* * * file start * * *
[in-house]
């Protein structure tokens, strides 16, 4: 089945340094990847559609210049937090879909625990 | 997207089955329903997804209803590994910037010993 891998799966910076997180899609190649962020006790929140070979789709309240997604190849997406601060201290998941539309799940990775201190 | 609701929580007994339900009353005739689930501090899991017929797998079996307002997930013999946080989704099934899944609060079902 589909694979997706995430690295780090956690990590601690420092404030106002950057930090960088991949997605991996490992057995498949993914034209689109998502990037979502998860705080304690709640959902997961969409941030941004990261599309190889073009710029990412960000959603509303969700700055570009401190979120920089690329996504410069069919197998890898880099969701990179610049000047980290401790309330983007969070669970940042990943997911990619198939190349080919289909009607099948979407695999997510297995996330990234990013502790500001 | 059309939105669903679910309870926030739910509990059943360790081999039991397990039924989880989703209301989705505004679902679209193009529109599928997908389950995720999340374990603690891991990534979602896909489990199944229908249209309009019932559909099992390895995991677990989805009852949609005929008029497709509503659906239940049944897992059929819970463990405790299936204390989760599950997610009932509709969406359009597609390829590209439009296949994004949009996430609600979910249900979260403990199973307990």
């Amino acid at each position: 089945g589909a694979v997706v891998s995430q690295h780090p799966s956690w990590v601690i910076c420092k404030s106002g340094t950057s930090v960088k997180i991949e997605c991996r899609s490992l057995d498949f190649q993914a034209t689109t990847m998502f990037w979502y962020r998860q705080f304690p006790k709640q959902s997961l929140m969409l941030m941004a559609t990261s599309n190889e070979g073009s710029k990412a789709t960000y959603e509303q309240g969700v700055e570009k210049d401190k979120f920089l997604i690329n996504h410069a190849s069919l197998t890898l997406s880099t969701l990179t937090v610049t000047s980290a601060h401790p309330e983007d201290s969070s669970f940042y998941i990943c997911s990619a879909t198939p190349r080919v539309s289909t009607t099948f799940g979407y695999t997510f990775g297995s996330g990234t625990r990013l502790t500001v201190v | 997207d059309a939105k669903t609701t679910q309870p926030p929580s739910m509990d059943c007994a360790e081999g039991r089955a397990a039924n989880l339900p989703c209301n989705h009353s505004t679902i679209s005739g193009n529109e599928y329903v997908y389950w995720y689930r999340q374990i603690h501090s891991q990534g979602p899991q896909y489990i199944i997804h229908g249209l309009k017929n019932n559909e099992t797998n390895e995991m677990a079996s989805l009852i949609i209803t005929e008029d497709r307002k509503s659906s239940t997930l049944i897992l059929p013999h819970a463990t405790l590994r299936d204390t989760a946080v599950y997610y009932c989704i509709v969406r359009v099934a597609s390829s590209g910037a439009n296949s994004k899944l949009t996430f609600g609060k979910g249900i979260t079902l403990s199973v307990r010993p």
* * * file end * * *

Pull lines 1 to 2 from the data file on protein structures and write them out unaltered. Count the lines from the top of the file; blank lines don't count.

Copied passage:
[in-house]
């Protein structure tokens, strides 16, 4: 089945340094990847559609210049937090879909625990 | 997207089955329903997804209803590994910037010993 891998799966910076997180899609190649962020006790929140070979789709309240997604190849997406601060201290998941539309799940990775201190 | 609701929580007994339900009353005739689930501090899991017929797998079996307002997930013999946080989704099934899944609060079902 589909694979997706995430690295780090956690990590601690420092404030106002950057930090960088991949997605991996490992057995498949993914034209689109998502990037979502998860705080304690709640959902997961969409941030941004990261599309190889073009710029990412960000959603509303969700700055570009401190979120920089690329996504410069069919197998890898880099969701990179610049000047980290401790309330983007969070669970940042990943997911990619198939190349080919289909009607099948979407695999997510297995996330990234990013502790500001 | 059309939105669903679910309870926030739910509990059943360790081999039991397990039924989880989703209301989705505004679902679209193009529109599928997908389950995720999340374990603690891991990534979602896909489990199944229908249209309009019932559909099992390895995991677990989805009852949609005929008029497709509503659906239940049944897992059929819970463990405790299936204390989760599950997610009932509709969406359009597609390829590209439009296949994004949009996430609600979910249900979260403990199973307990």